While it may sound ridiculous to use a digital footprint as a way to quantify a person’s existence, it is a big factor when it comes to building trust online.  It’s much like a brick and mortar store owner who ensures that their store sign is neat and readable, as well as hanging framed business licenses on the store walls.  People who want to do business with you just need to be assured that there’s a reliable person on the other end of the line.

Have you ever had instances when you didn’t trust a new contact because of their lack of a digital footprint?  What do you do in those cases?

Image by Joël Dietlé from Sxc.hu

  1. I’ve found that another great way to show that you’re a real person is to call people back when they send an email – especially if their number is in the signature. And calling them back within an hour or so is even better!

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  2. Hey Celine, thanks for the follow! You can check out my websites here and here. Haha, kidding! There’s nothing worse than coming across people who join your “network” only to get your attention for a brief second and nothing more.

    I’d say it’s important to be careful about getting too excited about social networking, though. I agree that you have to keep your appearances up, which gets increasingly harder when you’re a part of too many and don’t have the time to be a part of every “conversation”.

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  3. I am a web worker of sorts, but not a developer, so I needed to hire a developer. I found someone through odesk who was doing all the right things… had photos of himself & even his wife on various websites… he had a nice website with samples of work… etc. But there were enough quirks that made me reluctant to hire him. Also, he was from a country that’s rumored to have unethical web business practices. He had only been on odesk for a few days. Most of his websites that he featured on his site were no longer in existence, intranets that I couldn’t easily verify, or were older versions. But his work was really nice and he understood the process. But I just couldn’t get over the fact that he was from a country notorious for scams. A friend of mine even warned me… he was using developers from that same country for months and they still hadn’t actually gained his trust. He said their behavior was often odd or downright questionable.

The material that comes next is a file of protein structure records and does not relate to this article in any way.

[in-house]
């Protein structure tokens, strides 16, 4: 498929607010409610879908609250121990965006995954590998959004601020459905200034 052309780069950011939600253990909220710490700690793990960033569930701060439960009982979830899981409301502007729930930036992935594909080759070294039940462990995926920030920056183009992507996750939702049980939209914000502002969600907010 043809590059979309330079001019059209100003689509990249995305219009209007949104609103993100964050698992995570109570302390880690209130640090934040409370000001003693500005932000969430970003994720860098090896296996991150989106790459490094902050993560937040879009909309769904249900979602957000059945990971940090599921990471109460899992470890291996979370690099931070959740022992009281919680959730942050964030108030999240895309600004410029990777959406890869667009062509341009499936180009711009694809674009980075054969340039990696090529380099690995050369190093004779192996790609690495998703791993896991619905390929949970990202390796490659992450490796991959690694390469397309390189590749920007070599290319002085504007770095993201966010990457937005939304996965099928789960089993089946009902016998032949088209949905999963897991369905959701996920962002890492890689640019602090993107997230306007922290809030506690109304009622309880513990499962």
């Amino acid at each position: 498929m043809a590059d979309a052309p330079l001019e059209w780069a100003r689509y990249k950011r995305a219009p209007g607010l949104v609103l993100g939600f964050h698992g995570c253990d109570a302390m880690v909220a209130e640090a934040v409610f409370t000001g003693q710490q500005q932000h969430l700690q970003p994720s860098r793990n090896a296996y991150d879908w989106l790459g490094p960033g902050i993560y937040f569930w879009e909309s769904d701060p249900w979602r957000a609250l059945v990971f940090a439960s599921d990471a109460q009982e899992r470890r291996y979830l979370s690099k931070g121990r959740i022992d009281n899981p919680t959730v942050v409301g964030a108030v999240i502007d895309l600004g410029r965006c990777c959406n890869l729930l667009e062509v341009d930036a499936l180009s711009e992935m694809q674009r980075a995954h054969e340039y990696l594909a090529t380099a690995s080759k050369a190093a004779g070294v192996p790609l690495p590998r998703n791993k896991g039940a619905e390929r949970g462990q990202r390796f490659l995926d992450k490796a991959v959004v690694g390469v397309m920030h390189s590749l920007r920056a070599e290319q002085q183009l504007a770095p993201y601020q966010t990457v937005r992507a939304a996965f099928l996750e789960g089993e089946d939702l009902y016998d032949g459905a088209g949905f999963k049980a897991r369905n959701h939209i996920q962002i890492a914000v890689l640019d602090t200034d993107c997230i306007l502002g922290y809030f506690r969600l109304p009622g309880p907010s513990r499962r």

If he had a longer term web footprint with a big network… he would have had a better chance. Without it, he had no chance.

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  4. I am also a web worker. I am working on Elance, Getafreelancer and Scriptlance. I really appreciate you effort to write this article. I specially agree with your last point, to provide a Land line or atleast a Cell number will put you in a much more trust worthy position. However third party profiles also play a major role. For example, those profiles may display the number of projects you have completed, your rating and your clients feedbacks. Portfolio is one of the most important factors as well.

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  5. Although I guess as an executive coach and trainer I’m not officially a web worker, because I do a lot of telephone coaching, as well as offer teleseminars to promote both my tele-coaching and ‘live’ open workshops, I am discovering how much a social networking presence makes a difference. It’s not as true here in Europe where I am based (yet), as it is in the States. Many people in my core target market here in Germany haven’t been early adopters when it comes to depending heavily on social networking as a major way to establish credibility. Because I’m only in the States periodically, though, I am finding it easier to connect and remain relevant as I continue to build my target market there via places like FB. That’s why I’ve increased the emphasis on social networking (esp. in North America) in this year’s marketing plan.